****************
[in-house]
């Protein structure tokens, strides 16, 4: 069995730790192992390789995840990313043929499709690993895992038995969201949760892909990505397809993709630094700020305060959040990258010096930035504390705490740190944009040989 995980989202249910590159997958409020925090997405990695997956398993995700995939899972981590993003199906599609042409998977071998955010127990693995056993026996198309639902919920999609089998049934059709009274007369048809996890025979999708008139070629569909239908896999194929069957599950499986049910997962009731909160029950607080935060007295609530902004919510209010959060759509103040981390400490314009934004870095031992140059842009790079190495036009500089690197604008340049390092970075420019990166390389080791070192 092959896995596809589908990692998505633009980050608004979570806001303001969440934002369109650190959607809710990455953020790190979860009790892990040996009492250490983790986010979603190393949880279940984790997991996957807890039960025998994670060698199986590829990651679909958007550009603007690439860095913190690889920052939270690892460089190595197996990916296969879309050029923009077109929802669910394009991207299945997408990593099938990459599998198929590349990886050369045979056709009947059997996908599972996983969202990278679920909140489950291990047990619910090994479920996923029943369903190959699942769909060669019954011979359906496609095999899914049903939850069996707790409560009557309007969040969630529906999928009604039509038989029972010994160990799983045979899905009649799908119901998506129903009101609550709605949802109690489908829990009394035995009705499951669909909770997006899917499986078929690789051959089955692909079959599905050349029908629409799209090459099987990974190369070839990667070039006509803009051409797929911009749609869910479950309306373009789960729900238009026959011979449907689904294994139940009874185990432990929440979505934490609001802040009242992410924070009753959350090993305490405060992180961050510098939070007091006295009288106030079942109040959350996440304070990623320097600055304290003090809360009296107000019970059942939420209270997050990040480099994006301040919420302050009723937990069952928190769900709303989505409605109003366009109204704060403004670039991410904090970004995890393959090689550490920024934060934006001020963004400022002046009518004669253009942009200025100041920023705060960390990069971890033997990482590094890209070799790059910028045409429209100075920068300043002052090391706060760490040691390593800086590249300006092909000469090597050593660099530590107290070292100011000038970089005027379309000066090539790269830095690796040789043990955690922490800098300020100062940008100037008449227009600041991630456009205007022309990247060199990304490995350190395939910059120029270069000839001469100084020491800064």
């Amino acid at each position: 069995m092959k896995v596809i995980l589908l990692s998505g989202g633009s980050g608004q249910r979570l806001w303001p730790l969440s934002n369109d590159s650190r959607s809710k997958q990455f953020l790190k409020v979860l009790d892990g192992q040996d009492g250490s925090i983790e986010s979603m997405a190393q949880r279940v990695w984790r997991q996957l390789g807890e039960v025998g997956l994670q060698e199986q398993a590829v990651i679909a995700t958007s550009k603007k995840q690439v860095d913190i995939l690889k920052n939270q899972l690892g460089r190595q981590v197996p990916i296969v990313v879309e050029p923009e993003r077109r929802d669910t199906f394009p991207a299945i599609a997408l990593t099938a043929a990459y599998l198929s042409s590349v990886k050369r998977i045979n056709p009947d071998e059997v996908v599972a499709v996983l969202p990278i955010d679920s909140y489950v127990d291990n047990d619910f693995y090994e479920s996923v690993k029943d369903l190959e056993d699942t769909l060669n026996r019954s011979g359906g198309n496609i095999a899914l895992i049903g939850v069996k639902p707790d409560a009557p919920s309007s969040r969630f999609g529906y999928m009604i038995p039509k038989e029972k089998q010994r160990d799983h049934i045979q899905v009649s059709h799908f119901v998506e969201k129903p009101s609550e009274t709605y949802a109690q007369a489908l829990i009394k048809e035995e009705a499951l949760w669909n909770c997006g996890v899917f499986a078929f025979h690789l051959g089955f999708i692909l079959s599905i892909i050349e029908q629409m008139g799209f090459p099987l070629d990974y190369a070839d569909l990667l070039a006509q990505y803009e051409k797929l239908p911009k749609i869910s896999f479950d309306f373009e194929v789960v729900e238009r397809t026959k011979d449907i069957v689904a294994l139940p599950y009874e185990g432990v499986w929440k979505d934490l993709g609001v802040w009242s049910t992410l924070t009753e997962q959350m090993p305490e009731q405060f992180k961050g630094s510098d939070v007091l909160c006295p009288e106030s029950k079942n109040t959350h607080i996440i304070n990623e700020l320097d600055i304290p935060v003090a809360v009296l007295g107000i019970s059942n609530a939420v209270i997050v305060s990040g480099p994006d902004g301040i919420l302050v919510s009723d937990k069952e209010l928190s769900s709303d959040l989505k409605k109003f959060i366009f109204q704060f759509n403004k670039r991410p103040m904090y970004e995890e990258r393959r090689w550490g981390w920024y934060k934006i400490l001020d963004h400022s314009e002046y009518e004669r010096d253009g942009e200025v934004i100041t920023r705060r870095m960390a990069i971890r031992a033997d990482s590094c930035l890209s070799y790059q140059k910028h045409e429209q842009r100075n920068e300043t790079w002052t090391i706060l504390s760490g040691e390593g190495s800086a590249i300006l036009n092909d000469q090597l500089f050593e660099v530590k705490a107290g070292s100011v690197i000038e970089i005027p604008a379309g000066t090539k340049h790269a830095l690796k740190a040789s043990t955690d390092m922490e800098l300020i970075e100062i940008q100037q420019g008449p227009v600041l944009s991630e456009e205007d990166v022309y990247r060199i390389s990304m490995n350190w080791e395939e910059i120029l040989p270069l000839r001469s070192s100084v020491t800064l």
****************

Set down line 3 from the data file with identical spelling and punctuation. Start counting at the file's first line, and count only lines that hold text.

């Amino acid at each position: 069995m092959k896995v596809i995980l589908l990692s998505g989202g633009s980050g608004q249910r979570l806001w303001p730790l969440s934002n369109d590159s650190r959607s809710k997958q990455f953020l790190k409020v979860l009790d892990g192992q040996d009492g250490s925090i983790e986010s979603m997405a190393q949880r279940v990695w984790r997991q996957l390789g807890e039960v025998g997956l994670q060698e199986q398993a590829v990651i679909a995700t958007s550009k603007k995840q690439v860095d913190i995939l690889k920052n939270q899972l690892g460089r190595q981590v197996p990916i296969v990313v879309e050029p923009e993003r077109r929802d669910t199906f394009p991207a299945i599609a997408l990593t099938a043929a990459y599998l198929s042409s590349v990886k050369r998977i045979n056709p009947d071998e059997v996908v599972a499709v996983l969202p990278i955010d679920s909140y489950v127990d291990n047990d619910f693995y090994e479920s996923v690993k029943d369903l190959e056993d699942t769909l060669n026996r019954s011979g359906g198309n496609i095999a899914l895992i049903g939850v069996k639902p707790d409560a009557p919920s309007s969040r969630f999609g529906y999928m009604i038995p039509k038989e029972k089998q010994r160990d799983h049934i045979q899905v009649s059709h799908f119901v998506e969201k129903p009101s609550e009274t709605y949802a109690q007369a489908l829990i009394k048809e035995e009705a499951l949760w669909n909770c997006g996890v899917f499986a078929f025979h690789l051959g089955f999708i692909l079959s599905i892909i050349e029908q629409m008139g799209f090459p099987l070629d990974y190369a070839d569909l990667l070039a006509q990505y803009e051409k797929l239908p911009k749609i869910s896999f479950d309306f373009e194929v789960v729900e238009r397809t026959k011979d449907i069957v689904a294994l139940p599950y009874e185990g432990v499986w929440k979505d934490l993709g609001v802040w009242s049910t992410l924070t009753e997962q959350m090993p305490e009731q405060f992180k961050g630094s510098d939070v007091l909160c006295p009288e106030s029950k079942n109040t959350h607080i996440i304070n990623e700020l320097d600055i304290p935060v003090a809360v009296l007295g107000i019970s059942n609530a939420v209270i997050v305060s990040g480099p994006d902004g301040i919420l302050v919510s009723d937990k069952e209010l928190s769900s709303d959040l989505k409605k109003f959060i366009f109204q704060f759509n403004k670039r991410p103040m904090y970004e995890e990258r393959r090689w550490g981390w920024y934060k934006i400490l001020d963004h400022s314009e002046y009518e004669r010096d253009g942009e200025v934004i100041t920023r705060r870095m960390a990069i971890r031992a033997d990482s590094c930035l890209s070799y790059q140059k910028h045409e429209q842009r100075n920068e300043t790079w002052t090391i706060l504390s760490g040691e390593g190495s800086a590249i300006l036009n092909d000469q090597l500089f050593e660099v530590k705490a107290g070292s100011v690197i000038e970089i005027p604008a379309g000066t090539k340049h790269a830095l690796k740190a040789s043990t955690d390092m922490e800098l300020i970075e100062i940008q100037q420019g008449p227009v600041l944009s991630e456009e205007d990166v022309y990247r060199i390389s990304m490995n350190w080791e395939e910059i120029l040989p270069l000839r001469s070192s100084v020491t800064l």